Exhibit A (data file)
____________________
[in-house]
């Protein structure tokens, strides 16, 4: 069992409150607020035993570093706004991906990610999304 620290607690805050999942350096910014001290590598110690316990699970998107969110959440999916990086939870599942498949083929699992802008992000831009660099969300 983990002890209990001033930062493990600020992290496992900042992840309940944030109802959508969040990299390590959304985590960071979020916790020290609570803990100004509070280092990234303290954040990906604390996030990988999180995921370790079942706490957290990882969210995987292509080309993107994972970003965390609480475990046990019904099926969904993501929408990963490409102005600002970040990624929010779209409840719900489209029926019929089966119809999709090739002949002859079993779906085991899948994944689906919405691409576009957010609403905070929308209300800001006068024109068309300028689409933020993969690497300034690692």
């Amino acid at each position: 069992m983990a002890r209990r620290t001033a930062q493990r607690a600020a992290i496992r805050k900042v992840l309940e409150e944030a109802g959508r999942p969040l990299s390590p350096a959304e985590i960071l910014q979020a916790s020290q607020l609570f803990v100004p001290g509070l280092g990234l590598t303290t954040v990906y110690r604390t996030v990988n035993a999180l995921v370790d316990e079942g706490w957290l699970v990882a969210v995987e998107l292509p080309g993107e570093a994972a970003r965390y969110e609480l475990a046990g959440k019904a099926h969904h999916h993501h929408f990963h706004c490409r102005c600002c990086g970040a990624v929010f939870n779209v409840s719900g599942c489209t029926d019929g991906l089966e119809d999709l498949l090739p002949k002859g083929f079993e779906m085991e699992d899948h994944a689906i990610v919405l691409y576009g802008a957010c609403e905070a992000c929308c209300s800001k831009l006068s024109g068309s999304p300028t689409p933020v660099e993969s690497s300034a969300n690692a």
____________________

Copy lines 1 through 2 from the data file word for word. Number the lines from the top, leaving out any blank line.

[in-house]
């Protein structure tokens, strides 16, 4: 069992409150607020035993570093706004991906990610999304 620290607690805050999942350096910014001290590598110690316990699970998107969110959440999916990086939870599942498949083929699992802008992000831009660099969300 983990002890209990001033930062493990600020992290496992900042992840309940944030109802959508969040990299390590959304985590960071979020916790020290609570803990100004509070280092990234303290954040990906604390996030990988999180995921370790079942706490957290990882969210995987292509080309993107994972970003965390609480475990046990019904099926969904993501929408990963490409102005600002970040990624929010779209409840719900489209029926019929089966119809999709090739002949002859079993779906085991899948994944689906919405691409576009957010609403905070929308209300800001006068024109068309300028689409933020993969690497300034690692």